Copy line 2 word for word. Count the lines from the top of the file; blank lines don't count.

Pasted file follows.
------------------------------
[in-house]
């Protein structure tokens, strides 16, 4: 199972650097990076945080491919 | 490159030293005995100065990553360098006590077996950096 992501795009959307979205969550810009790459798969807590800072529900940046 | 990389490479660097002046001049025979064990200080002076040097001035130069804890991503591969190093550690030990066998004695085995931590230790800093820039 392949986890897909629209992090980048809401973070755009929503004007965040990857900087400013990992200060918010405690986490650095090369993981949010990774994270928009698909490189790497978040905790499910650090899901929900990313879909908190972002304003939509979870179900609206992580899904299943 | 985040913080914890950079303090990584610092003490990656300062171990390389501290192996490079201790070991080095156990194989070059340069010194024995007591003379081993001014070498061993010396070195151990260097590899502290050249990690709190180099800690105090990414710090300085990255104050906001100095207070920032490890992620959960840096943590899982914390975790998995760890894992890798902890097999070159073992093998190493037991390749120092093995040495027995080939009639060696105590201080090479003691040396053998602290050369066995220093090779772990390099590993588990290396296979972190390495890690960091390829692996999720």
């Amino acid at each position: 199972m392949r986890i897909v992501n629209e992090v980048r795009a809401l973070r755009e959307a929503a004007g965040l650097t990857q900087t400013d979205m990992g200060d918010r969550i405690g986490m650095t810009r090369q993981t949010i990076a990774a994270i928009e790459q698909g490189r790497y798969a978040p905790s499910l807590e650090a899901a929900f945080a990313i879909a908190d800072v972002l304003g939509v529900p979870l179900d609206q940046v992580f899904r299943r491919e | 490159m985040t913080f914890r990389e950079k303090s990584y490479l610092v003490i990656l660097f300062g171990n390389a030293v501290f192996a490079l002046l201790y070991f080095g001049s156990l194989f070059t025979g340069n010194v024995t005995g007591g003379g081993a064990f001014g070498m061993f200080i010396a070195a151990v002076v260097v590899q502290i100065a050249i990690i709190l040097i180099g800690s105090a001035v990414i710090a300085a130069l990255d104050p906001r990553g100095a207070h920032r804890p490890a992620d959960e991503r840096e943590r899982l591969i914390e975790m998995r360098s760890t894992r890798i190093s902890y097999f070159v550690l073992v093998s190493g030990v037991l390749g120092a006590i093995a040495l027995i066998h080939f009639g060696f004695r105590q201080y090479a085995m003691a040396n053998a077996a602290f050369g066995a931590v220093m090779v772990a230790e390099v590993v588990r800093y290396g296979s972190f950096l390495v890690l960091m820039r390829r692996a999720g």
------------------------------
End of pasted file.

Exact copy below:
């Protein structure tokens, strides 16, 4: 199972650097990076945080491919 | 490159030293005995100065990553360098006590077996950096 992501795009959307979205969550810009790459798969807590800072529900940046 | 990389490479660097002046001049025979064990200080002076040097001035130069804890991503591969190093550690030990066998004695085995931590230790800093820039 392949986890897909629209992090980048809401973070755009929503004007965040990857900087400013990992200060918010405690986490650095090369993981949010990774994270928009698909490189790497978040905790499910650090899901929900990313879909908190972002304003939509979870179900609206992580899904299943 | 985040913080914890950079303090990584610092003490990656300062171990390389501290192996490079201790070991080095156990194989070059340069010194024995007591003379081993001014070498061993010396070195151990260097590899502290050249990690709190180099800690105090990414710090300085990255104050906001100095207070920032490890992620959960840096943590899982914390975790998995760890894992890798902890097999070159073992093998190493037991390749120092093995040495027995080939009639060696105590201080090479003691040396053998602290050369066995220093090779772990390099590993588990290396296979972190390495890690960091390829692996999720």